Design and data

This study was a cross-sectional analysis using RN staffing data, patient data, and hospital data from 2011 and 2012 that forecasted the supply and demand of nurses during Hurricane Sandy. The RN staffing data for each New Jersey hospital were obtained from the New Jersey Department of Health (NJDOH). The NJDOH collects daily ratio of patients per RNs from all hospitals by unit type, which are further aggregated, averaged, and reported at the quarter level. These quarterly patient to RN ratios were used for this analysis.

Patient data were obtained from the State Inpatient Databases (SID). The SID was developed for the Healthcare Costs and Utilization Project and sponsored by the Agency for Healthcare Research and Quality. Although this dataset includes numerous data on patients’ demographics, diagnoses, procedures, and so on, only the number of inpatient discharges from New Jersey hospitals were used in this study.

Hospital data were obtained from the American Hospital Association (AHA) Annual Survey. As a census survey of the U.S. hospitals, the AHA Annual Survey collects comprehensive characteristics of hospitals, including but not limited to staffing, ownership, beds, geographic characteristics, and accreditations and so on.

Sample

Four out of the 72 acute care hospitals in New Jersey without data on RN staffing were excluded. Another three hospitals were reported as one system. Thus, 66 New Jersey hospitals were included for further analysis. Data on all adult and pediatric patients who were discharged from one of the study hospitals during November 2011 and November 2012 were included in the analyses.

Variables and measurements

Hospital characteristics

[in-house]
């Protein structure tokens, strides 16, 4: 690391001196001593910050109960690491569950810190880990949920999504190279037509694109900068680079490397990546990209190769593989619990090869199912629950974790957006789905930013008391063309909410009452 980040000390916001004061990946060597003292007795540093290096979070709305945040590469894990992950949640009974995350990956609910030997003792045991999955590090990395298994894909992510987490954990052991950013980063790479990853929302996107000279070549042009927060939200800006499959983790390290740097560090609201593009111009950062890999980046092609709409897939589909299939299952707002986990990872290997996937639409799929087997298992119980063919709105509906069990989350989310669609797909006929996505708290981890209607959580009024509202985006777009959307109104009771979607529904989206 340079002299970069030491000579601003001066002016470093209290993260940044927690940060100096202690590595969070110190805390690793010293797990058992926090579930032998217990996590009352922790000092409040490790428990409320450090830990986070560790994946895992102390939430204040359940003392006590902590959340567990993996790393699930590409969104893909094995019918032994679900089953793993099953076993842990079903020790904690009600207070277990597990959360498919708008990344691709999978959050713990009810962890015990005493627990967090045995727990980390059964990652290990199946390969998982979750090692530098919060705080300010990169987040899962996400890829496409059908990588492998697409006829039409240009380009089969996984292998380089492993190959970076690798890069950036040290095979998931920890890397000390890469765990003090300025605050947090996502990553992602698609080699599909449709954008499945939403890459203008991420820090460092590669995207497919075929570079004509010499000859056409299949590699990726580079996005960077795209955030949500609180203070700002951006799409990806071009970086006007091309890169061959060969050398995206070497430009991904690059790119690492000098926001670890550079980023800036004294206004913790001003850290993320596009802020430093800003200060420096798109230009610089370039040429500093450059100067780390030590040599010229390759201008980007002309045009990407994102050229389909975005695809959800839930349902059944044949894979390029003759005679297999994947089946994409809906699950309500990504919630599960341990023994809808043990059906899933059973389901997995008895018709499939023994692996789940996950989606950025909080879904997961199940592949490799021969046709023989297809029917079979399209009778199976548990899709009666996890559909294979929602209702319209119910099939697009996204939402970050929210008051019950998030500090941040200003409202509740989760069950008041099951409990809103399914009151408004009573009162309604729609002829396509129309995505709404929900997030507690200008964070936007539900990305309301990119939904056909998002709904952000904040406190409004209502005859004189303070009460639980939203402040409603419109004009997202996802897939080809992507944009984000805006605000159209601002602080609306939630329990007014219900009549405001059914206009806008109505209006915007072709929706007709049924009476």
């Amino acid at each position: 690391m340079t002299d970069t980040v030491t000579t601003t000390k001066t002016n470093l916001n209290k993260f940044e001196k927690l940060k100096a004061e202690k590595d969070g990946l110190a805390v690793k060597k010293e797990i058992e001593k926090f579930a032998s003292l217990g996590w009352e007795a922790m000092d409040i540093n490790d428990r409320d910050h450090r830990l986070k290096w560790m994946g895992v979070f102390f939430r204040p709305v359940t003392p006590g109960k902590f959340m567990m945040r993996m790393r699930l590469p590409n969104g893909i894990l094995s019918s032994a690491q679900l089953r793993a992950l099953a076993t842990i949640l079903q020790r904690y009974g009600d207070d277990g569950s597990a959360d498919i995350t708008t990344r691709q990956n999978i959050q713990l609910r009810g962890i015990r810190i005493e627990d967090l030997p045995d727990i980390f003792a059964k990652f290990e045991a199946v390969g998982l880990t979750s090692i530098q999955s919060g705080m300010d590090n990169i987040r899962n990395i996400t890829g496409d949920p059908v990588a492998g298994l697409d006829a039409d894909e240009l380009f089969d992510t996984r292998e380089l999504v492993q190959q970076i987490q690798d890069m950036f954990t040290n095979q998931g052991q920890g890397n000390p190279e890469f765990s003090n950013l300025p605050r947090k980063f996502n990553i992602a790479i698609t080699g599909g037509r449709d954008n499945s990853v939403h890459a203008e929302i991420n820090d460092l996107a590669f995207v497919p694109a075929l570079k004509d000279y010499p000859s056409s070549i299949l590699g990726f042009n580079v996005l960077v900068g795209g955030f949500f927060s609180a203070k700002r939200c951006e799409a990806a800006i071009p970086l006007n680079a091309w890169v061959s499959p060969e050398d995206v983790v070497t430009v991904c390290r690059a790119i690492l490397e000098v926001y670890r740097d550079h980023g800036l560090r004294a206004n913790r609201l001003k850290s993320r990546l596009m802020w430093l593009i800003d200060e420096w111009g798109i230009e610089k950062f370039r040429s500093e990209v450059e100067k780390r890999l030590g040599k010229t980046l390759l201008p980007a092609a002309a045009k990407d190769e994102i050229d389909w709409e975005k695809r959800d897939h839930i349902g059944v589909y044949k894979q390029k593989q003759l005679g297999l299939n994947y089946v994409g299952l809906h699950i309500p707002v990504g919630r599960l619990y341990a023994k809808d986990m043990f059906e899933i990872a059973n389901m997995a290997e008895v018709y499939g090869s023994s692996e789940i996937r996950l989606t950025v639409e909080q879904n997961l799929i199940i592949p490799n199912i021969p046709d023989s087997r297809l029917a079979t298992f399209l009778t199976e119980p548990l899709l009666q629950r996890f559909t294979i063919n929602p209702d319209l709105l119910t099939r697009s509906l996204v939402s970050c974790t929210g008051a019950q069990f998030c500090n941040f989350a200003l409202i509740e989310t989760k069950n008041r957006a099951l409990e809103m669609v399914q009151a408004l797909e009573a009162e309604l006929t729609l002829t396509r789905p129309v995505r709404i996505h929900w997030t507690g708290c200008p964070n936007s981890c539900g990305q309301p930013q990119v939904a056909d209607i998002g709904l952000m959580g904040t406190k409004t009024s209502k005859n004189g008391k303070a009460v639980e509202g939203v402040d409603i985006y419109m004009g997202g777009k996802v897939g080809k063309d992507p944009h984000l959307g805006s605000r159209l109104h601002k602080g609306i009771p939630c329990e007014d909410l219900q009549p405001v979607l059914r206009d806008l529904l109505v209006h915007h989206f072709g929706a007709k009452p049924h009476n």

The hospital characteristics obtained from the 2012 AHA Annual Survey included bed size, high-technology status, teaching status, safety-net hospital, and Magnet designated status. The bed size was a categorical variable, with the categories of <=100 beds, 101–250 beds, and > 250 beds. The high-technology status was a binary variable (yes or no) and defined as whether a hospital implemented electronic health records or not. Teaching status was also a binary variable (yes or no) and was defined as if a hospital was approved to participate in residency and/or internship training by the Accreditation Council for Graduate Medical Education, had a medical school affiliation through the American Medical Association, was a member of the Council of Teaching Hospitals of the Association of American Medical Colleges, had an internship approved by American Osteopathic Association, or had an residency approved by American Osteopathic Association. The safety-net status was a binary variable (yes or no), and a hospital was defined as a safety-net hospital if it provides uncompensated care for the uninsured and most vulnerable patients [18]. The Magnet designated status was a binary variable (yes or no); a hospital is accredited as a Magnet hospital for good nursing care based on a list obtained from the American Nurses Credentialing Center.

Staffing

The average patient to RN ratio of the fourth quarter (October, November, and December) in 2011 and 2012 were used for this analysis. These data were converted to estimate the RN full-time equivalents (FTEs) in November for 2011 and 2012. All hospital units that provide adult and pediatric acute care were categorized into two types: intensive care unit (ICU) and non-ICU. The ICUs included adult ICU, neonatal ICU, and pediatric ICU; and non-ICU included adult open psychiatric unit, adult closed psychiatric, child/adolescent closed psychiatric, intermediate, medical surgical, neonatal-intermediate, normal newborn nursery, obstetrics, pediatrics, and substance abuse.

Patient characteristics

Data on patient characteristics were derived from the SID and included admission unit, length of stay, and a discharge date that occurred in November 2011 or November 2012. Patients were categorized into two groups based on unit type — ICU and non-ICU. The length of stay and the number of discharges were aggregated to the hospital level where the average length of stay and the total number of discharges for each hospital were computed and used in the analyses.